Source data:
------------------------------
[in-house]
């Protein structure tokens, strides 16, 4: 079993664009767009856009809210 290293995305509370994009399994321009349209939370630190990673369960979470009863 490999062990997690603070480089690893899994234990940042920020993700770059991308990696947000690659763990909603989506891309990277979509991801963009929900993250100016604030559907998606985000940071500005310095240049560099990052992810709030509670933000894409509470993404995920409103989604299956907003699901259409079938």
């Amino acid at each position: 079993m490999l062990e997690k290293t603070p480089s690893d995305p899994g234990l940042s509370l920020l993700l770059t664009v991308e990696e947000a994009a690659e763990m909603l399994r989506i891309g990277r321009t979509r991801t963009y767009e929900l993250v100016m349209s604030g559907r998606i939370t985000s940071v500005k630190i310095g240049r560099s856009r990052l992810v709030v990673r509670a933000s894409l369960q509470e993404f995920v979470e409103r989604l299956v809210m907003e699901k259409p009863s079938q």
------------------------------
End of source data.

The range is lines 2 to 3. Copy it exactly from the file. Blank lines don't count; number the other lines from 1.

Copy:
């Protein structure tokens, strides 16, 4: 079993664009767009856009809210 290293995305509370994009399994321009349209939370630190990673369960979470009863 490999062990997690603070480089690893899994234990940042920020993700770059991308990696947000690659763990909603989506891309990277979509991801963009929900993250100016604030559907998606985000940071500005310095240049560099990052992810709030509670933000894409509470993404995920409103989604299956907003699901259409079938």
């Amino acid at each position: 079993m490999l062990e997690k290293t603070p480089s690893d995305p899994g234990l940042s509370l920020l993700l770059t664009v991308e990696e947000a994009a690659e763990m909603l399994r989506i891309g990277r321009t979509r991801t963009y767009e929900l993250v100016m349209s604030g559907r998606i939370t985000s940071v500005k630190i310095g240049r560099s856009r990052l992810v709030v990673r509670a933000s894409l369960q509470e993404f995920v979470e409103r989604l299956v809210m907003e699901k259409p009863s079938q």